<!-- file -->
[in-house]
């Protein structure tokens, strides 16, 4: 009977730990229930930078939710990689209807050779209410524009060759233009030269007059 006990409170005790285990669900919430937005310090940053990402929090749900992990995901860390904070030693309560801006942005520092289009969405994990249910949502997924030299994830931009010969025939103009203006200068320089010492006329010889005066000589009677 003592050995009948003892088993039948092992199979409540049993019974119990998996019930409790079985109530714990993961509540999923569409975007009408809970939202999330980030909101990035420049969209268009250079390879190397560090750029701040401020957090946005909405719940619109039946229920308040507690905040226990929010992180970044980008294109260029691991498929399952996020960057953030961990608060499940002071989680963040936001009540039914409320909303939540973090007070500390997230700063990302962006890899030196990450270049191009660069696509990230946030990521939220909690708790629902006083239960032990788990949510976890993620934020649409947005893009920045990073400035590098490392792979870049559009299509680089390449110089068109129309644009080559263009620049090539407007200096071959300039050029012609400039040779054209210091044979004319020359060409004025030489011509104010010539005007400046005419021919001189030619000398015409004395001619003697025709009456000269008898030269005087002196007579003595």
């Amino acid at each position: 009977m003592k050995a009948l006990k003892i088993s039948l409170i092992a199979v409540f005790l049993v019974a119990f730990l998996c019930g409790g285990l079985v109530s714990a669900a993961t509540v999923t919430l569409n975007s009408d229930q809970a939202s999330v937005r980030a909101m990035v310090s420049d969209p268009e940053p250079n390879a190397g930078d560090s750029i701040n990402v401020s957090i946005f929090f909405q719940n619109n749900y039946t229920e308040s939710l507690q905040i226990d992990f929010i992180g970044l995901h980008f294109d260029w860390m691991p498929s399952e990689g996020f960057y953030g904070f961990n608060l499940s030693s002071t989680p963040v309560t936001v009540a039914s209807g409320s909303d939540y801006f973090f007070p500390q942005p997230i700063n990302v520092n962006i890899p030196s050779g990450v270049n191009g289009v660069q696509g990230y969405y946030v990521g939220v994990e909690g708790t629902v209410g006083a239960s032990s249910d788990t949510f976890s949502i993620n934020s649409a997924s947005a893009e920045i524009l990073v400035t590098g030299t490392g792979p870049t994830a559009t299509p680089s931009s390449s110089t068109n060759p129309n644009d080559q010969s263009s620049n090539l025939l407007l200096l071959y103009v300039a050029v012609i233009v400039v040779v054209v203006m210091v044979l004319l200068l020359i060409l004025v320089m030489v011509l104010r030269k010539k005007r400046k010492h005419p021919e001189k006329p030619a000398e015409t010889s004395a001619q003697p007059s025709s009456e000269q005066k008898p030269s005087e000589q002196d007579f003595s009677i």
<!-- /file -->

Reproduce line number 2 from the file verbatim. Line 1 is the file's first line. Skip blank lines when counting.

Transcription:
């Protein structure tokens, strides 16, 4: 009977730990229930930078939710990689209807050779209410524009060759233009030269007059 006990409170005790285990669900919430937005310090940053990402929090749900992990995901860390904070030693309560801006942005520092289009969405994990249910949502997924030299994830931009010969025939103009203006200068320089010492006329010889005066000589009677 003592050995009948003892088993039948092992199979409540049993019974119990998996019930409790079985109530714990993961509540999923569409975007009408809970939202999330980030909101990035420049969209268009250079390879190397560090750029701040401020957090946005909405719940619109039946229920308040507690905040226990929010992180970044980008294109260029691991498929399952996020960057953030961990608060499940002071989680963040936001009540039914409320909303939540973090007070500390997230700063990302962006890899030196990450270049191009660069696509990230946030990521939220909690708790629902006083239960032990788990949510976890993620934020649409947005893009920045990073400035590098490392792979870049559009299509680089390449110089068109129309644009080559263009620049090539407007200096071959300039050029012609400039040779054209210091044979004319020359060409004025030489011509104010010539005007400046005419021919001189030619000398015409004395001619003697025709009456000269008898030269005087002196007579003595």